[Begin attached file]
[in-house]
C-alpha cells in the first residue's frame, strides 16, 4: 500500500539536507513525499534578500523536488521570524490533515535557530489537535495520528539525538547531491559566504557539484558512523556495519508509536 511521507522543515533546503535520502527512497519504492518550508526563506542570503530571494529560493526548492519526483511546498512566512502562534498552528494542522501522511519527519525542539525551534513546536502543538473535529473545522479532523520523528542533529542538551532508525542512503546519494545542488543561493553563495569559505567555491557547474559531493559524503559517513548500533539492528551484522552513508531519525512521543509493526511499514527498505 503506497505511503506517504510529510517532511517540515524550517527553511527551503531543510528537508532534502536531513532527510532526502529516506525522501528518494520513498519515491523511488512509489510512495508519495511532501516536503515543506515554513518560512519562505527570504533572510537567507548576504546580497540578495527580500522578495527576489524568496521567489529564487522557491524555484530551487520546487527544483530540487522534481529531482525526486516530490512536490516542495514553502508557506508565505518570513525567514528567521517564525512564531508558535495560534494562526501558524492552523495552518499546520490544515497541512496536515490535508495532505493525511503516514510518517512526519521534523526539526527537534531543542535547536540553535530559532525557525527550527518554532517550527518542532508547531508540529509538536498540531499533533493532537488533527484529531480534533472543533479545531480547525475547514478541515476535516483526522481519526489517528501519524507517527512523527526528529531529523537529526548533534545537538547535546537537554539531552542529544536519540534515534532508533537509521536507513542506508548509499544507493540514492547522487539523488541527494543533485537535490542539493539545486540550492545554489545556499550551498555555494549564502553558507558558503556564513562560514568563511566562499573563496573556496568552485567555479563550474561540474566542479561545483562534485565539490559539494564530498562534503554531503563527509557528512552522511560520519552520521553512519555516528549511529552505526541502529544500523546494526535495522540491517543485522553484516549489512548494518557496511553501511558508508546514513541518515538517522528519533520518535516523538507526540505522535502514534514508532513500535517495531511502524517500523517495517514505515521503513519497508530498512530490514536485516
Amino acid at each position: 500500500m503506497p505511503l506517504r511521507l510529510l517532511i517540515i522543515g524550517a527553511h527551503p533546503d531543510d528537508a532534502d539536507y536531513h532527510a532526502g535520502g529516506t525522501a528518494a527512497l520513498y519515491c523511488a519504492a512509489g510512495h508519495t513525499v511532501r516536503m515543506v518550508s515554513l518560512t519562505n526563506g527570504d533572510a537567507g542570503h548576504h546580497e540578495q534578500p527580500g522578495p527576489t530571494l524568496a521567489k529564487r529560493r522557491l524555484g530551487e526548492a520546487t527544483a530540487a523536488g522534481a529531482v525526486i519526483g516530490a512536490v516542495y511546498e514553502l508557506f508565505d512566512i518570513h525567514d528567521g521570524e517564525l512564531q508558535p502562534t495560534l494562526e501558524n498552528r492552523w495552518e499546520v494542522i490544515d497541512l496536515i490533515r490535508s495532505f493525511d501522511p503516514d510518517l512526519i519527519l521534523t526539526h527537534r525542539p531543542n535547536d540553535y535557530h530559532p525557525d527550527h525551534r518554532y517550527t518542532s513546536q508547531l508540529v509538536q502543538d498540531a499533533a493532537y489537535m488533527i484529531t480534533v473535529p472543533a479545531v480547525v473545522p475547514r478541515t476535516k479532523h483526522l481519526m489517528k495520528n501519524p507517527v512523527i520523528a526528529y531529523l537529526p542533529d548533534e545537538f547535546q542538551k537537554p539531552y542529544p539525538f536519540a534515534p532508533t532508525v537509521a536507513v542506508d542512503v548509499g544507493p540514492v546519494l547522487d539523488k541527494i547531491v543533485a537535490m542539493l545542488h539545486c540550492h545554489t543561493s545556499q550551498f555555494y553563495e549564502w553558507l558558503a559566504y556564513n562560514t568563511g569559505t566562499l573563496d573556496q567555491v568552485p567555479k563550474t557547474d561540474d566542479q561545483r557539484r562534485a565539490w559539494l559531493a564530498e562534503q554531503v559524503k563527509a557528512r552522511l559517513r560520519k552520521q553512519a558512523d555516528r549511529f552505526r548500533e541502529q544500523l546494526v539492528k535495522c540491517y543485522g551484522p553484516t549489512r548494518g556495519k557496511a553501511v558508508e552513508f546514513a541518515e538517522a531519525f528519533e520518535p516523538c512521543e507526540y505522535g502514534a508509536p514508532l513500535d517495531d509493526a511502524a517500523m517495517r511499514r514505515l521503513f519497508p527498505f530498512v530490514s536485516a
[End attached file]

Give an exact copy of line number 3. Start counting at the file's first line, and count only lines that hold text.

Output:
Amino acid at each position: 500500500m503506497p505511503l506517504r511521507l510529510l517532511i517540515i522543515g524550517a527553511h527551503p533546503d531543510d528537508a532534502d539536507y536531513h532527510a532526502g535520502g529516506t525522501a528518494a527512497l520513498y519515491c523511488a519504492a512509489g510512495h508519495t513525499v511532501r516536503m515543506v518550508s515554513l518560512t519562505n526563506g527570504d533572510a537567507g542570503h548576504h546580497e540578495q534578500p527580500g522578495p527576489t530571494l524568496a521567489k529564487r529560493r522557491l524555484g530551487e526548492a520546487t527544483a530540487a523536488g522534481a529531482v525526486i519526483g516530490a512536490v516542495y511546498e514553502l508557506f508565505d512566512i518570513h525567514d528567521g521570524e517564525l512564531q508558535p502562534t495560534l494562526e501558524n498552528r492552523w495552518e499546520v494542522i490544515d497541512l496536515i490533515r490535508s495532505f493525511d501522511p503516514d510518517l512526519i519527519l521534523t526539526h527537534r525542539p531543542n535547536d540553535y535557530h530559532p525557525d527550527h525551534r518554532y517550527t518542532s513546536q508547531l508540529v509538536q502543538d498540531a499533533a493532537y489537535m488533527i484529531t480534533v473535529p472543533a479545531v480547525v473545522p475547514r478541515t476535516k479532523h483526522l481519526m489517528k495520528n501519524p507517527v512523527i520523528a526528529y531529523l537529526p542533529d548533534e545537538f547535546q542538551k537537554p539531552y542529544p539525538f536519540a534515534p532508533t532508525v537509521a536507513v542506508d542512503v548509499g544507493p540514492v546519494l547522487d539523488k541527494i547531491v543533485a537535490m542539493l545542488h539545486c540550492h545554489t543561493s545556499q550551498f555555494y553563495e549564502w553558507l558558503a559566504y556564513n562560514t568563511g569559505t566562499l573563496d573556496q567555491v568552485p567555479k563550474t557547474d561540474d566542479q561545483r557539484r562534485a565539490w559539494l559531493a564530498e562534503q554531503v559524503k563527509a557528512r552522511l559517513r560520519k552520521q553512519a558512523d555516528r549511529f552505526r548500533e541502529q544500523l546494526v539492528k535495522c540491517y543485522g551484522p553484516t549489512r548494518g556495519k557496511a553501511v558508508e552513508f546514513a541518515e538517522a531519525f528519533e520518535p516523538c512521543e507526540y505522535g502514534a508509536p514508532l513500535d517495531d509493526a511502524a517500523m517495517r511499514r514505515l521503513f519497508p527498505f530498512v530490514s536485516a